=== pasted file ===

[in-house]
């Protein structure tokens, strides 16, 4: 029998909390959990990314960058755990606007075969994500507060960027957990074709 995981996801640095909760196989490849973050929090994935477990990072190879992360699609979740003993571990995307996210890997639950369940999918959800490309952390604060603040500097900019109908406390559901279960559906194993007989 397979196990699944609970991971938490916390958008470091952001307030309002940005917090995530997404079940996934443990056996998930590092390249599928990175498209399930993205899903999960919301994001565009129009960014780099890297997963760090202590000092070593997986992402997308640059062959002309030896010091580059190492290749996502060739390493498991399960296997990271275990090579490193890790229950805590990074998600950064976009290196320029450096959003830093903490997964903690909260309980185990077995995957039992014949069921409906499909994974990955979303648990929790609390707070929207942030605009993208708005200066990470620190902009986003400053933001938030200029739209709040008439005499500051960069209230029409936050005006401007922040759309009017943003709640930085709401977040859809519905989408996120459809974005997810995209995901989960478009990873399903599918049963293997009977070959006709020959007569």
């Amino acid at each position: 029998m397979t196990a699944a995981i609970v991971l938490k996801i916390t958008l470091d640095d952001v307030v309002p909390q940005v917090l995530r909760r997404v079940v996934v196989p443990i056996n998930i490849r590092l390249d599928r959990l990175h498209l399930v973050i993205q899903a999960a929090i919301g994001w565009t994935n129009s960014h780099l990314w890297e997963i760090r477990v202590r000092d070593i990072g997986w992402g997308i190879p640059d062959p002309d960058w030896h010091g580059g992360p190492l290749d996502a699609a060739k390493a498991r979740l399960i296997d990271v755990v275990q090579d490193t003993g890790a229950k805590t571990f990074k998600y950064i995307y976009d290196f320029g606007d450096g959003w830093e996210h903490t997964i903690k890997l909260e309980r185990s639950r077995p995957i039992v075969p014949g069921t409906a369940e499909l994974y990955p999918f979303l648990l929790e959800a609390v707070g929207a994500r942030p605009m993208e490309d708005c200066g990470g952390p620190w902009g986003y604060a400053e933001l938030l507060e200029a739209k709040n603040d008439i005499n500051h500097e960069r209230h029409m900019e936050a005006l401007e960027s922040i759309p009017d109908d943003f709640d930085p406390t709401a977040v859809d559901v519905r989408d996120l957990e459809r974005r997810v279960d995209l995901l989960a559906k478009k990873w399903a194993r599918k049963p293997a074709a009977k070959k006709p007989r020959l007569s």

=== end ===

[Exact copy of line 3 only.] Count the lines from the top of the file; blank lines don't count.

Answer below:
């Amino acid at each position: 029998m397979t196990a699944a995981i609970v991971l938490k996801i916390t958008l470091d640095d952001v307030v309002p909390q940005v917090l995530r909760r997404v079940v996934v196989p443990i056996n998930i490849r590092l390249d599928r959990l990175h498209l399930v973050i993205q899903a999960a929090i919301g994001w565009t994935n129009s960014h780099l990314w890297e997963i760090r477990v202590r000092d070593i990072g997986w992402g997308i190879p640059d062959p002309d960058w030896h010091g580059g992360p190492l290749d996502a699609a060739k390493a498991r979740l399960i296997d990271v755990v275990q090579d490193t003993g890790a229950k805590t571990f990074k998600y950064i995307y976009d290196f320029g606007d450096g959003w830093e996210h903490t997964i903690k890997l909260e309980r185990s639950r077995p995957i039992v075969p014949g069921t409906a369940e499909l994974y990955p999918f979303l648990l929790e959800a609390v707070g929207a994500r942030p605009m993208e490309d708005c200066g990470g952390p620190w902009g986003y604060a400053e933001l938030l507060e200029a739209k709040n603040d008439i005499n500051h500097e960069r209230h029409m900019e936050a005006l401007e960027s922040i759309p009017d109908d943003f709640d930085p406390t709401a977040v859809d559901v519905r989408d996120l957990e459809r974005r997810v279960d995209l995901l989960a559906k478009k990873w399903a194993r599918k049963p293997a074709a009977k070959k006709p007989r020959l007569s």